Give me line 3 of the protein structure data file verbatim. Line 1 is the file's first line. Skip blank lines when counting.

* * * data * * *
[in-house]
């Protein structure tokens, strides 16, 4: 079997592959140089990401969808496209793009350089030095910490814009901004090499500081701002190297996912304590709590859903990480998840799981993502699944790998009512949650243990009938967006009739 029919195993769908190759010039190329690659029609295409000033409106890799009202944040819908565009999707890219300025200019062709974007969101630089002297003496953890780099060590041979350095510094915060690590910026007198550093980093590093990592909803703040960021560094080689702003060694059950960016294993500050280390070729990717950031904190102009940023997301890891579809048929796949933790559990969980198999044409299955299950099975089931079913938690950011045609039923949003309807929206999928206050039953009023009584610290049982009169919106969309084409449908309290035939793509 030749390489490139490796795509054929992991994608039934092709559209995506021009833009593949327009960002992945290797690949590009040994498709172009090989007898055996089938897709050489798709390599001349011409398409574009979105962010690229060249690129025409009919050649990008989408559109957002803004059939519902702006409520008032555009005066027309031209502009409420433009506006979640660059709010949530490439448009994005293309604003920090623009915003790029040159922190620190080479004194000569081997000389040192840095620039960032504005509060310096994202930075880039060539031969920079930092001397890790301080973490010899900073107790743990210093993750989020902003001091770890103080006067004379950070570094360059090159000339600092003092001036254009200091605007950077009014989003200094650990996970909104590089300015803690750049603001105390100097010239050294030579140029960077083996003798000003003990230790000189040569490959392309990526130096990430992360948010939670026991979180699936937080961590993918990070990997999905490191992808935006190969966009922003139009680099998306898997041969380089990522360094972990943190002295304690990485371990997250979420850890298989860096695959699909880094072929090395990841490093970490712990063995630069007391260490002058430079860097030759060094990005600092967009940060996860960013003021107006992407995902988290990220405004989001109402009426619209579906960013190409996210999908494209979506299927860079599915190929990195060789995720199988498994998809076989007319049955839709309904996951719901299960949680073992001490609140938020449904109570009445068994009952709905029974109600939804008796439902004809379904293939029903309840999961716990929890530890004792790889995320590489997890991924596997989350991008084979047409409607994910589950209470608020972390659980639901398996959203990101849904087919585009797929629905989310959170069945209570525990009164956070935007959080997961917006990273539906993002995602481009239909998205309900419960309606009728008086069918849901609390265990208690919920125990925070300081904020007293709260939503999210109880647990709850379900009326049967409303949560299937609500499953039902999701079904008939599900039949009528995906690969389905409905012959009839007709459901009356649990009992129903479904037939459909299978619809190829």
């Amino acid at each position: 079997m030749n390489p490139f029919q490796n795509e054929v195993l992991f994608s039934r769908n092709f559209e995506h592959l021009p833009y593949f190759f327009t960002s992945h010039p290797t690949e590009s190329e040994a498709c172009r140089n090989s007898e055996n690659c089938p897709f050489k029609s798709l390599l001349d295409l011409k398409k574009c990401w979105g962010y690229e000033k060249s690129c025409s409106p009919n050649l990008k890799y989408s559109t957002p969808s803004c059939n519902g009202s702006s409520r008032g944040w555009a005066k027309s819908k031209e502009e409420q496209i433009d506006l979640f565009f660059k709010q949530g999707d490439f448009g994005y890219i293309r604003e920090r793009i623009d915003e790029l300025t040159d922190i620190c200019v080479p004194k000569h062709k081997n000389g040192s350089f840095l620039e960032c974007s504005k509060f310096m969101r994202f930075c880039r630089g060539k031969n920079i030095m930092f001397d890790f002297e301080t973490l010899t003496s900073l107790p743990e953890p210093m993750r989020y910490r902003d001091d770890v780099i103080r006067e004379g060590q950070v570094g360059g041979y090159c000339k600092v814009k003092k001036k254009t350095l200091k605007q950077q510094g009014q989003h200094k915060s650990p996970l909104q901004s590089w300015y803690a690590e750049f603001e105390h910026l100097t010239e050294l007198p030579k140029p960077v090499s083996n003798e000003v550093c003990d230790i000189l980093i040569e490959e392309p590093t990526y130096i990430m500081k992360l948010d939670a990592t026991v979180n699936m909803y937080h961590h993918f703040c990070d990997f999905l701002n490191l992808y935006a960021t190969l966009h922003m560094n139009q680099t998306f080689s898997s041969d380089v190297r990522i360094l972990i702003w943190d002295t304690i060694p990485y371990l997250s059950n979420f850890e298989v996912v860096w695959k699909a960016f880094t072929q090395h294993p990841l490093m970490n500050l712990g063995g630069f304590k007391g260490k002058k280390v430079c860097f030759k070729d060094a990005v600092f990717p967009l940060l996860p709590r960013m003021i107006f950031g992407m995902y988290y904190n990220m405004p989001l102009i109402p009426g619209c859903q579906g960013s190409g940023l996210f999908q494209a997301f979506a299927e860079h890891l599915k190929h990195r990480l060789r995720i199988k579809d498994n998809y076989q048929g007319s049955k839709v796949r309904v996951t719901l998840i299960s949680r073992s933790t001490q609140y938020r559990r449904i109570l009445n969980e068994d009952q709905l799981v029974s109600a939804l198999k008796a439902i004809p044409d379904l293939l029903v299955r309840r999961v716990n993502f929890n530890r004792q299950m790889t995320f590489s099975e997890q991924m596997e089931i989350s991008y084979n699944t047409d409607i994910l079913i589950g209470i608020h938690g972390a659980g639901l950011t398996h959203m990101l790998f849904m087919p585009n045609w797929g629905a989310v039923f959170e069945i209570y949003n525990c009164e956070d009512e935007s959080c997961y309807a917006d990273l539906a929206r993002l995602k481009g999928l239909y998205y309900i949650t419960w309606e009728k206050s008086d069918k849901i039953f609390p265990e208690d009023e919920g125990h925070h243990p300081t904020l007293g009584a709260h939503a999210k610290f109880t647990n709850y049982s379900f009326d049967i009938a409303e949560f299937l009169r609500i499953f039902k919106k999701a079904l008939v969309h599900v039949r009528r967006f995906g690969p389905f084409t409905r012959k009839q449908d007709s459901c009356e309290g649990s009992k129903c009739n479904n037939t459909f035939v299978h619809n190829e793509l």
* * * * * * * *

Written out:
């Amino acid at each position: 079997m030749n390489p490139f029919q490796n795509e054929v195993l992991f994608s039934r769908n092709f559209e995506h592959l021009p833009y593949f190759f327009t960002s992945h010039p290797t690949e590009s190329e040994a498709c172009r140089n090989s007898e055996n690659c089938p897709f050489k029609s798709l390599l001349d295409l011409k398409k574009c990401w979105g962010y690229e000033k060249s690129c025409s409106p009919n050649l990008k890799y989408s559109t957002p969808s803004c059939n519902g009202s702006s409520r008032g944040w555009a005066k027309s819908k031209e502009e409420q496209i433009d506006l979640f565009f660059k709010q949530g999707d490439f448009g994005y890219i293309r604003e920090r793009i623009d915003e790029l300025t040159d922190i620190c200019v080479p004194k000569h062709k081997n000389g040192s350089f840095l620039e960032c974007s504005k509060f310096m969101r994202f930075c880039r630089g060539k031969n920079i030095m930092f001397d890790f002297e301080t973490l010899t003496s900073l107790p743990e953890p210093m993750r989020y910490r902003d001091d770890v780099i103080r006067e004379g060590q950070v570094g360059g041979y090159c000339k600092v814009k003092k001036k254009t350095l200091k605007q950077q510094g009014q989003h200094k915060s650990p996970l909104q901004s590089w300015y803690a690590e750049f603001e105390h910026l100097t010239e050294l007198p030579k140029p960077v090499s083996n003798e000003v550093c003990d230790i000189l980093i040569e490959e392309p590093t990526y130096i990430m500081k992360l948010d939670a990592t026991v979180n699936m909803y937080h961590h993918f703040c990070d990997f999905l701002n490191l992808y935006a960021t190969l966009h922003m560094n139009q680099t998306f080689s898997s041969d380089v190297r990522i360094l972990i702003w943190d002295t304690i060694p990485y371990l997250s059950n979420f850890e298989v996912v860096w695959k699909a960016f880094t072929q090395h294993p990841l490093m970490n500050l712990g063995g630069f304590k007391g260490k002058k280390v430079c860097f030759k070729d060094a990005v600092f990717p967009l940060l996860p709590r960013m003021i107006f950031g992407m995902y988290y904190n990220m405004p989001l102009i109402p009426g619209c859903q579906g960013s190409g940023l996210f999908q494209a997301f979506a299927e860079h890891l599915k190929h990195r990480l060789r995720i199988k579809d498994n998809y076989q048929g007319s049955k839709v796949r309904v996951t719901l998840i299960s949680r073992s933790t001490q609140y938020r559990r449904i109570l009445n969980e068994d009952q709905l799981v029974s109600a939804l198999k008796a439902i004809p044409d379904l293939l029903v299955r309840r999961v716990n993502f929890n530890r004792q299950m790889t995320f590489s099975e997890q991924m596997e089931i989350s991008y084979n699944t047409d409607i994910l079913i589950g209470i608020h938690g972390a659980g639901l950011t398996h959203m990101l790998f849904m087919p585009n045609w797929g629905a989310v039923f959170e069945i209570y949003n525990c009164e956070d009512e935007s959080c997961y309807a917006d990273l539906a929206r993002l995602k481009g999928l239909y998205y309900i949650t419960w309606e009728k206050s008086d069918k849901i039953f609390p265990e208690d009023e919920g125990h925070h243990p300081t904020l007293g009584a709260h939503a999210k610290f109880t647990n709850y049982s379900f009326d049967i009938a409303e949560f299937l009169r609500i499953f039902k919106k999701a079904l008939v969309h599900v039949r009528r967006f995906g690969p389905f084409t409905r012959k009839q449908d007709s459901c009356e309290g649990s009992k129903c009739n479904n037939t459909f035939v299978h619809n190829e793509l």